As is apparent from the results set forth in Table 2 above, cracks appeared in the passivation films of the Prior Art Examples 1 and 2. The dimensions "200 to 400 μm" and "100 to 200 μm" in Table 2 indicate distance between the extreme end of a crack and the dicing line. It is to be observed also in Table 2 that a deformation occurred in the aluminum wiring layer in the Prior Art Example 2. In contrast, in Examples 1 and 2 of this invention, formation of cracks was suppressed, and deformation of the aluminum wiring layer was prevented.

In another embodiment of this invention as shown in FIG. 2, a plurality of slits 8' are provided in parallel and continuously in the direction of extension of the aluminum wiring layer 4. Other structural characteristics of this device are the same as those of the preceding embodiment of the invention and therefore will not be described again.

The effectiveness and utility of this invention is further indicated in FIG. 3, which shows the relationships between number of cycles of temperature variations and rate of occurrence of defects in semiconductor devices in three cases based on results of temperature variation tests. In each case, an aluminum wiring layer of 100-μm width was used. In the first case, indicated by the characteristic curve I, no slit whatsoever was provided in the aluminum wiring. In the second case, indicated by the curve II, one slit only was provided, and in the third case, indicated by the curve III, two slits were provided.

Since no slit was provided in the case represented by curve I in FIG. 3, the width of the aluminum wiring layer was 100 μm, whereby cracks readily developed in the sealing resin of the semiconductor device, and, after 500 repeated cycles of temperature variation, 50 percent of the product was found to be defective. In the second case (curve II) of only one slit, the width of the aluminum wiring layer was of the order of 100/2=50 μm, whereby the rate of occurrence of defective product was greatly reduced. In the third case (curve III) of two slits, the width of the aluminum wiring layer was of the order of 100/3=33 μm, whereby the defective rate was reduced to an order which could cause almost no problem in actual practice.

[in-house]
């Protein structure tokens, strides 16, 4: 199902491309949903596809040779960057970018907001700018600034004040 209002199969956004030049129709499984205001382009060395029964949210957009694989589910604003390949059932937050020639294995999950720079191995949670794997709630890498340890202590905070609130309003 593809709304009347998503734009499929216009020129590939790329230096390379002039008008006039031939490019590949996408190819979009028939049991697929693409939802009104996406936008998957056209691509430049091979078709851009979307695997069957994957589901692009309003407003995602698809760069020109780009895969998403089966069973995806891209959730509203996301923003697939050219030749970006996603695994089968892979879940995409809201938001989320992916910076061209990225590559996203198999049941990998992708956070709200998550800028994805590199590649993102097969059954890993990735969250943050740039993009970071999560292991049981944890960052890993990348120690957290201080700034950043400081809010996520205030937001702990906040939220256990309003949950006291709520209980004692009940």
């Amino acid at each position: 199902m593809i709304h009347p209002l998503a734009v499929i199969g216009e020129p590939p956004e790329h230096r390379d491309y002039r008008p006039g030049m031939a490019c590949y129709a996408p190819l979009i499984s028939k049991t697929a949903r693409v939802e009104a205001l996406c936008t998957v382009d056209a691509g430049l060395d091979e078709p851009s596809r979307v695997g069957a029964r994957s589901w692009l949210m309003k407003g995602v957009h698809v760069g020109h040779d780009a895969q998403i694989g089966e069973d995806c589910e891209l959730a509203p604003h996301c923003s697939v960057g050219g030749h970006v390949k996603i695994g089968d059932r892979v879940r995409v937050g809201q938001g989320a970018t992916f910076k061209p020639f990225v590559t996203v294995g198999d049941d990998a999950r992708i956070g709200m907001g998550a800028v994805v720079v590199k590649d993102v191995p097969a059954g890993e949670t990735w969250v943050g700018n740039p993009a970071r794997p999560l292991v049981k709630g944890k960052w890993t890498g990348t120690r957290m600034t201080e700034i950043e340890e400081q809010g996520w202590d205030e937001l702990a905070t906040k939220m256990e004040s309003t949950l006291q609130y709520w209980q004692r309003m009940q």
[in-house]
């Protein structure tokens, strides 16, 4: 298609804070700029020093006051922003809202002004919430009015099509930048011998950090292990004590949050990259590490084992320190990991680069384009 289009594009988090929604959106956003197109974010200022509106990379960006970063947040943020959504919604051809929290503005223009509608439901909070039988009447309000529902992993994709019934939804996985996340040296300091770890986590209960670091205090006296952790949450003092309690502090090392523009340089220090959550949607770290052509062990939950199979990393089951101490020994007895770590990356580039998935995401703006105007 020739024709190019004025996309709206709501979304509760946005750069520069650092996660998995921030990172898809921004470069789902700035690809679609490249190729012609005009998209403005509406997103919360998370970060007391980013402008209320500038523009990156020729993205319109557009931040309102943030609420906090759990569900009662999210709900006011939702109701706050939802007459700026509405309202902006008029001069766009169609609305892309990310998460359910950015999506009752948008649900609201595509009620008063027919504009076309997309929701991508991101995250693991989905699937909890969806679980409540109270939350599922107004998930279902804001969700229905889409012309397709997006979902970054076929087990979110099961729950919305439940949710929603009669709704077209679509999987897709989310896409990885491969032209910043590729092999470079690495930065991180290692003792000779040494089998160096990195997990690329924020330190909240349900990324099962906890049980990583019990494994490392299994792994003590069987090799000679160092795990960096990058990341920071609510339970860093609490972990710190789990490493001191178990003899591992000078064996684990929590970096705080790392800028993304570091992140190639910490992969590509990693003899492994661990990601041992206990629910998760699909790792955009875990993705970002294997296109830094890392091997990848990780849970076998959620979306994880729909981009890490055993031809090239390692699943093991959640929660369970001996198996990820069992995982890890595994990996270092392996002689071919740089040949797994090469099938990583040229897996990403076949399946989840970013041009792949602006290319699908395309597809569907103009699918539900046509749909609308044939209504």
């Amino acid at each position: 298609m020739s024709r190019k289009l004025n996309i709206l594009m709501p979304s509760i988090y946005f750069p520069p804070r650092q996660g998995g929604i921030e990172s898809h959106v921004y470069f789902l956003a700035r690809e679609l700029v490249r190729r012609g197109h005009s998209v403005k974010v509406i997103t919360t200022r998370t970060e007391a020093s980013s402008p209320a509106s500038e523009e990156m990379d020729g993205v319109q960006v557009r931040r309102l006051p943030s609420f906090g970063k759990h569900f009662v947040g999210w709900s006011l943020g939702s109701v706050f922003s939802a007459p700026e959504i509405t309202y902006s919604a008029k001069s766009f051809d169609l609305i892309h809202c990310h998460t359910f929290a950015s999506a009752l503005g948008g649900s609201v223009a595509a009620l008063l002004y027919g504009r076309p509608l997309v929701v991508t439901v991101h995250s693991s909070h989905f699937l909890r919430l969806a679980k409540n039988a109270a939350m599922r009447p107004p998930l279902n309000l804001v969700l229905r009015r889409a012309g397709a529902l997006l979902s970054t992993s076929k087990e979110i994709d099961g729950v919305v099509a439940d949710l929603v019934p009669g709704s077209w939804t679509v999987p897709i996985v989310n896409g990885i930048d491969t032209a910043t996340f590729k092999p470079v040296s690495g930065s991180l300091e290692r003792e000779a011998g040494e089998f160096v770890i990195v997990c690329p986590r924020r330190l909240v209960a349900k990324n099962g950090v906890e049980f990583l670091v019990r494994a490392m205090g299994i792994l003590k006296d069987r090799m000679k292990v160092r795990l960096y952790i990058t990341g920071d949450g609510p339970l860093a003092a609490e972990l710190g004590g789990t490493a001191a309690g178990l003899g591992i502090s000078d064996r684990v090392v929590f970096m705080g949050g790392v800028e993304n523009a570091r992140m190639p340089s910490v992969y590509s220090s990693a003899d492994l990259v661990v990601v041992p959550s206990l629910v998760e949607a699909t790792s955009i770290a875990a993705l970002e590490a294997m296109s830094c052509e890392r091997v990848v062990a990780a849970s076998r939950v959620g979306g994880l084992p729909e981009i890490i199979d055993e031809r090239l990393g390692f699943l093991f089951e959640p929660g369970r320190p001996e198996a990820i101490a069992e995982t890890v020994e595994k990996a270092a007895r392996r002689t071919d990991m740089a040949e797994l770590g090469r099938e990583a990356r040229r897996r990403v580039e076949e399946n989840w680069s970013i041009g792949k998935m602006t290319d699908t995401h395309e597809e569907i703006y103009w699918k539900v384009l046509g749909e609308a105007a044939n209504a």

According to this invention as described above, stress generated particularly at the periphery of the pellet by thermal deformation of the sealing resin can be dispersed by forming slits in the wiring part of the semiconductor device such that the slits are arranged to be substantially parallel to a periperal side of the device which is most closely located to the wiring part. As a result, the occurrence of cracks in the passivation film can be prevented and, at the same time, deformation of the wiring part can be prevented. Therefore, improvements in the moisture resistance and yield of the resin-seal type semiconductor devices according to this invention can be expected.

Patent Citations